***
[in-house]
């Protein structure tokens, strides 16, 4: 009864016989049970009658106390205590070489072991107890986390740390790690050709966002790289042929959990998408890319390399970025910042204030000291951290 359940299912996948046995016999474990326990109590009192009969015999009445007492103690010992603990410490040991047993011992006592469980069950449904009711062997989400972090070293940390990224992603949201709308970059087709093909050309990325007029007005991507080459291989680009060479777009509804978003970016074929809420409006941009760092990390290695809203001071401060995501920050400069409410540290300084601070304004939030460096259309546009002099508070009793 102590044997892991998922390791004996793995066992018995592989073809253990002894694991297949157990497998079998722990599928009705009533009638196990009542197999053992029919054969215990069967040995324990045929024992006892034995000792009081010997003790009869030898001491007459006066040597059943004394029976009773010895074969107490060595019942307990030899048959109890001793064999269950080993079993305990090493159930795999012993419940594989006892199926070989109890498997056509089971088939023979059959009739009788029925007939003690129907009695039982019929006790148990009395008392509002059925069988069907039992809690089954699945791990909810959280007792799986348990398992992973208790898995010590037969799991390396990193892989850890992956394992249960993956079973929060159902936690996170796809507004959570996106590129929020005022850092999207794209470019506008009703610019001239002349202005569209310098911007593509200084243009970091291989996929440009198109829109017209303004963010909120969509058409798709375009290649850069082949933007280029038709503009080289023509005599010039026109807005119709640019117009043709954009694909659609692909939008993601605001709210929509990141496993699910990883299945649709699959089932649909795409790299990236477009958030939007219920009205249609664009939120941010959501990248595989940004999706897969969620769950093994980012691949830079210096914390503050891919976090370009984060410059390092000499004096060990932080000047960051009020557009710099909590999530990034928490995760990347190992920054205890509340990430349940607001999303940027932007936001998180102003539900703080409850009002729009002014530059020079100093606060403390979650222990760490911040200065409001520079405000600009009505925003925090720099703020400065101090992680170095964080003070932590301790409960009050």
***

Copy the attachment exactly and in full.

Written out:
[in-house]
């Protein structure tokens, strides 16, 4: 009864016989049970009658106390205590070489072991107890986390740390790690050709966002790289042929959990998408890319390399970025910042204030000291951290 359940299912996948046995016999474990326990109590009192009969015999009445007492103690010992603990410490040991047993011992006592469980069950449904009711062997989400972090070293940390990224992603949201709308970059087709093909050309990325007029007005991507080459291989680009060479777009509804978003970016074929809420409006941009760092990390290695809203001071401060995501920050400069409410540290300084601070304004939030460096259309546009002099508070009793 102590044997892991998922390791004996793995066992018995592989073809253990002894694991297949157990497998079998722990599928009705009533009638196990009542197999053992029919054969215990069967040995324990045929024992006892034995000792009081010997003790009869030898001491007459006066040597059943004394029976009773010895074969107490060595019942307990030899048959109890001793064999269950080993079993305990090493159930795999012993419940594989006892199926070989109890498997056509089971088939023979059959009739009788029925007939003690129907009695039982019929006790148990009395008392509002059925069988069907039992809690089954699945791990909810959280007792799986348990398992992973208790898995010590037969799991390396990193892989850890992956394992249960993956079973929060159902936690996170796809507004959570996106590129929020005022850092999207794209470019506008009703610019001239002349202005569209310098911007593509200084243009970091291989996929440009198109829109017209303004963010909120969509058409798709375009290649850069082949933007280029038709503009080289023509005599010039026109807005119709640019117009043709954009694909659609692909939008993601605001709210929509990141496993699910990883299945649709699959089932649909795409790299990236477009958030939007219920009205249609664009939120941010959501990248595989940004999706897969969620769950093994980012691949830079210096914390503050891919976090370009984060410059390092000499004096060990932080000047960051009020557009710099909590999530990034928490995760990347190992920054205890509340990430349940607001999303940027932007936001998180102003539900703080409850009002729009002014530059020079100093606060403390979650222990760490911040200065409001520079405000600009009505925003925090720099703020400065101090992680170095964080003070932590301790409960009050």